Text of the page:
The United States has also expressed concern about the rise of extremism which unfortunately is a trend not unique to Hungary. However, the rise in Hungary of extremist parties is of particular concern. If confirmed, protecting and promoting a climate of tolerance will be one of my key priorities.
The Hungarian government has undertaken a series of steps to address lingering hatred and the legacy of the Holocaust, to include planned events in 2014 to commemorate the 70th anniversary of the large scale deportations to Auschwitz, and the 2015 assumption of the Presidency of the International Holocaust Remembrance Alliance. If confirmed, I look forward to working with government organizations, civic and religious groups, and other stakeholders to confront and defeat prejudice and hatred in all of its forms.
We have enjoyed and benefited from our close relationship with Hungary for over 90 years. Just as we continue to work together in Afghanistan and around the world to uphold freedom and democracy, so too will we work to maintain an open – and at times difficult – dialogue on the importance of upholding our shared values at home.
I bring to the table two decades of experience as a businesswoman, executive manager, and leader in the nonprofit arena. As a producer I have been an integral part in developing a U.S. product that we export to more than 100 countries for daily consumption with more than 40 million viewers. The demands of producing a daily show have honed my managerial skills and required me to carefully coordinate the diverse activities of a very large staff. My work in the non-profit sector has left me with a deep appreciation for the role and the importance of civil society in a healthy democracy.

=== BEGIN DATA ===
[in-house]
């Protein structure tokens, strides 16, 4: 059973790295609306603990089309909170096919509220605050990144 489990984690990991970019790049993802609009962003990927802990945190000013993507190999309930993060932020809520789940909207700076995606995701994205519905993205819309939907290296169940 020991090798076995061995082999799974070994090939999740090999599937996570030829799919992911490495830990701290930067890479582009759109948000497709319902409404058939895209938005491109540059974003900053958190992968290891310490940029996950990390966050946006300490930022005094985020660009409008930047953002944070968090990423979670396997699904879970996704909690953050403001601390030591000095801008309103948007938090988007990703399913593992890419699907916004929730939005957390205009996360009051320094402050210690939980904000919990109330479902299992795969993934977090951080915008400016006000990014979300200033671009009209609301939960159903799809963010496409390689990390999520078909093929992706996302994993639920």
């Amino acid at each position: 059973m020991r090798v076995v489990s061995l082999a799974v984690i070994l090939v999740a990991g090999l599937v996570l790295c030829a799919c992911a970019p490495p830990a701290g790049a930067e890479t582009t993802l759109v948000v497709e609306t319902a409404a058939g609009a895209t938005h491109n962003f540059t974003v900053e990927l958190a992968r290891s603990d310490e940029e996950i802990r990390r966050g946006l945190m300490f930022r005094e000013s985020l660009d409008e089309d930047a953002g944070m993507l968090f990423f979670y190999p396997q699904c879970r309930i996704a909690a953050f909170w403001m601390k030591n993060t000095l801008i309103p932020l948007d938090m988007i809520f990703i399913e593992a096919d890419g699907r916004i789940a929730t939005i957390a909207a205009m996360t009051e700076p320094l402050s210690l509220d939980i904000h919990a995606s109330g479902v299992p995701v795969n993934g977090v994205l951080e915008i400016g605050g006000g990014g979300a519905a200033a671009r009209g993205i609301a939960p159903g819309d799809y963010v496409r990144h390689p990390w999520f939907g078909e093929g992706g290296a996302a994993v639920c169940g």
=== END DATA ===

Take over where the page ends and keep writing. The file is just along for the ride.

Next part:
If confirmed, I will give the highest priority to ensuring the well-being of U.S. citizens living, working, and traveling in Hungary and I will also seek opportunities to enhance our cooperation on international security issues, and to expand commercial opportunities for American firms while also firmly promoting and protecting our shared values and principles.
If confirmed, I pledge to do my best in advancing America’s interests and values. I look forward to working with this Committee and Congress in that effort.
Thank you, again, for the opportunity to appear before you today. I would be happy to answer any questions.
Referenced in this article: